Russia and the United States failed to make progress in bilateral relations during the talks held in Moscow, Tuesday, October 12.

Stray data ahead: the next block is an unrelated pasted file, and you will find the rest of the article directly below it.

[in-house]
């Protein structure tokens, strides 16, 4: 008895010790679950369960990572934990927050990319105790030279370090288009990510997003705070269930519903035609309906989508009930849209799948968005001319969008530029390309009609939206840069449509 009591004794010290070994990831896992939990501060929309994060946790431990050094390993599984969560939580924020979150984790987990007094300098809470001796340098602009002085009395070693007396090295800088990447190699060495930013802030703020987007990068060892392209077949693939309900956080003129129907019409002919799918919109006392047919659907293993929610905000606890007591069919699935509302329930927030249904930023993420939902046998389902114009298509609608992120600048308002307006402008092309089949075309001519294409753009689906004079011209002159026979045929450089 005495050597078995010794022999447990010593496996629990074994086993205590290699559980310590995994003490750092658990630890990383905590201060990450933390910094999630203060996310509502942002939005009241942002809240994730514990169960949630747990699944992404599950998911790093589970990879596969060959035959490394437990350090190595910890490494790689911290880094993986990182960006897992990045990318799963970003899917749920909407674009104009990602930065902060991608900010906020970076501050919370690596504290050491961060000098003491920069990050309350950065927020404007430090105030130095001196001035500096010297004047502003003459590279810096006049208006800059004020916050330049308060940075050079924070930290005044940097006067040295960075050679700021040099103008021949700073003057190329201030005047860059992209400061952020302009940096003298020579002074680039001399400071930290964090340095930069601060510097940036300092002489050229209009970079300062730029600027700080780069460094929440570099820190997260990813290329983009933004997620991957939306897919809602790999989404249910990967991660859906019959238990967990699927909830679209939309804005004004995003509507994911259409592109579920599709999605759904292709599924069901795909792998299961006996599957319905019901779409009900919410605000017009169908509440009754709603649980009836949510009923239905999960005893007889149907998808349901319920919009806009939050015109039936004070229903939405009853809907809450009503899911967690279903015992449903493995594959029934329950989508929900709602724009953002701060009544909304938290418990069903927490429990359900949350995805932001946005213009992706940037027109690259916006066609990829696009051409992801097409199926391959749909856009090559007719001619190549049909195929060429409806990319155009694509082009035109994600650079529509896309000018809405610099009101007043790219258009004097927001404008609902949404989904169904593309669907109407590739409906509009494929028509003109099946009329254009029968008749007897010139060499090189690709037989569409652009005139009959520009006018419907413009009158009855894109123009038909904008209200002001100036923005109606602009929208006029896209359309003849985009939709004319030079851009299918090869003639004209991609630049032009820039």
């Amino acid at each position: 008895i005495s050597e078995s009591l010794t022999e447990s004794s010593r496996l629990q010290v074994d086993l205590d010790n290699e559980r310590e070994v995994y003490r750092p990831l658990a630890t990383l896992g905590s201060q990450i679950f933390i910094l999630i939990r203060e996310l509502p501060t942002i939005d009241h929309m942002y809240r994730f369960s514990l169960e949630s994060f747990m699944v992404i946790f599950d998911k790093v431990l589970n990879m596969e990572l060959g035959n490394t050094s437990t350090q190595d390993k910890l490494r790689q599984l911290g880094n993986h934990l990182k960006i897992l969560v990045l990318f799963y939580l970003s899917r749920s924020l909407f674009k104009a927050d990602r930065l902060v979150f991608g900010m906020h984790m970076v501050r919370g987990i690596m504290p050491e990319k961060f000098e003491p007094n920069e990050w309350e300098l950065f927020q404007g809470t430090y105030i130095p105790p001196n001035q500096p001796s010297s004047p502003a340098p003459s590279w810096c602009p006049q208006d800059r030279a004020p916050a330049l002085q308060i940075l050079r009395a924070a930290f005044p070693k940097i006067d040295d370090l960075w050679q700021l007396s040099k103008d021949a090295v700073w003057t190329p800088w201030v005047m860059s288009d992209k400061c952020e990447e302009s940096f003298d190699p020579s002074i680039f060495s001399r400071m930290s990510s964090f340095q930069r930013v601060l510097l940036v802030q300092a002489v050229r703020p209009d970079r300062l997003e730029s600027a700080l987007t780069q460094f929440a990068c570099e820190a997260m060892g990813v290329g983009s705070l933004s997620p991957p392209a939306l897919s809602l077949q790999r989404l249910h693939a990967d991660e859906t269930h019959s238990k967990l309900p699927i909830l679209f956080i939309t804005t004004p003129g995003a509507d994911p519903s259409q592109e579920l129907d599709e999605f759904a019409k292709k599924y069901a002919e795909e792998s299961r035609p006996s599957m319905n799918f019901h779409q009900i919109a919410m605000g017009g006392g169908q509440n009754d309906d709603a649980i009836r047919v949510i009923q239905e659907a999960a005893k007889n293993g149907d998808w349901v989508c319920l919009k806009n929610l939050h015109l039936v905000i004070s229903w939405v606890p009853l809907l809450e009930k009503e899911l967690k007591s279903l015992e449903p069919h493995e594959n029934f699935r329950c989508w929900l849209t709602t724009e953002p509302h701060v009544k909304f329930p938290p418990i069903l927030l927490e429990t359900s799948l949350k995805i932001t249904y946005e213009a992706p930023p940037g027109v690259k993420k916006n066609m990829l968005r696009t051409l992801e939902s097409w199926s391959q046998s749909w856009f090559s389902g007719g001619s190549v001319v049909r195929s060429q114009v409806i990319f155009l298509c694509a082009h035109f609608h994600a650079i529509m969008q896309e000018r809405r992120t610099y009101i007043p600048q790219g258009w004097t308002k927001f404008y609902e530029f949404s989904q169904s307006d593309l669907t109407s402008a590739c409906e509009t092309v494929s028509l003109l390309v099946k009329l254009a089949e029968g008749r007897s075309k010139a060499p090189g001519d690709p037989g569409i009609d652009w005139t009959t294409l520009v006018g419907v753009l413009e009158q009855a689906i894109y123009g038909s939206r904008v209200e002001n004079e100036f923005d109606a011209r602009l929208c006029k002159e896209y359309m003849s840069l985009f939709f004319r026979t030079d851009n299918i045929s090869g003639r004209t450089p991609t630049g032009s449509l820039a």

This was reported by the Deputy Minister of Foreign Affairs of the Russian Federation, Sergei Ryabkov, on the sidelines of the bilateral with the U.S. Under Secretary of State for Political Affairs, Victoria Nuland. Ryabkov also described the exchange of views with his US colleague as “useful and open”, although the parties remained firm on their positions, which differ on several fronts. It is for this reason that consultations at this level will continue through other meetings, where the issue related to diplomatic visas will also be addressed. “I cannot say that we have made much progress,” Russia’s Interfax news agency reported, citing Ryabkov, who added: “There is a risk of further escalation of tensions.” Russia’s state-run TASS news agency revealed, on the same Tuesday, some details of the hot topics addressed during the bilateral, held at the Ministry of Foreign Affairs in Moscow. The focus was mainly on “strategic stability,” an issue that was added to a wider set of key issues in the bilateral relations of the two countries. Among them, it is relevant to mention the news circulated since September 27 that Russia would be willing to allow the US to use its military bases in Central Asia. Ryabkov denied such claims, stressing that Moscow would never agree to such developments. “We have stressed the unacceptability of any form of American military presence in Central Asian countries,” Ryabkov said. Earlier, The Wall Street Journal reported that Russia and the United States had discussed the possibility of such a presence, including unconfirmed statements made by Russian President Vladimir Putin at the first high-level summit with his US counterpart Joe Biden. In addition, the Russian deputy foreign minister also discussed with Nuland the new trilateral security alliance AUKUS, which links Australia, the UK and the US. Ryabkov reiterated Moscow’s position that the pact poses a threat to global nuclear nonproliferation efforts because it will allow Australia to move from being a non-nuclear power to a nuclear power. Ryabkov said the country will thoroughly analyze the global safeguards agreement with the International Atomic Energy Agency (IAEA). Nuland arrived in the Russian capital on Monday, Oct. 11, to engage in strategic stability consultations with Russia.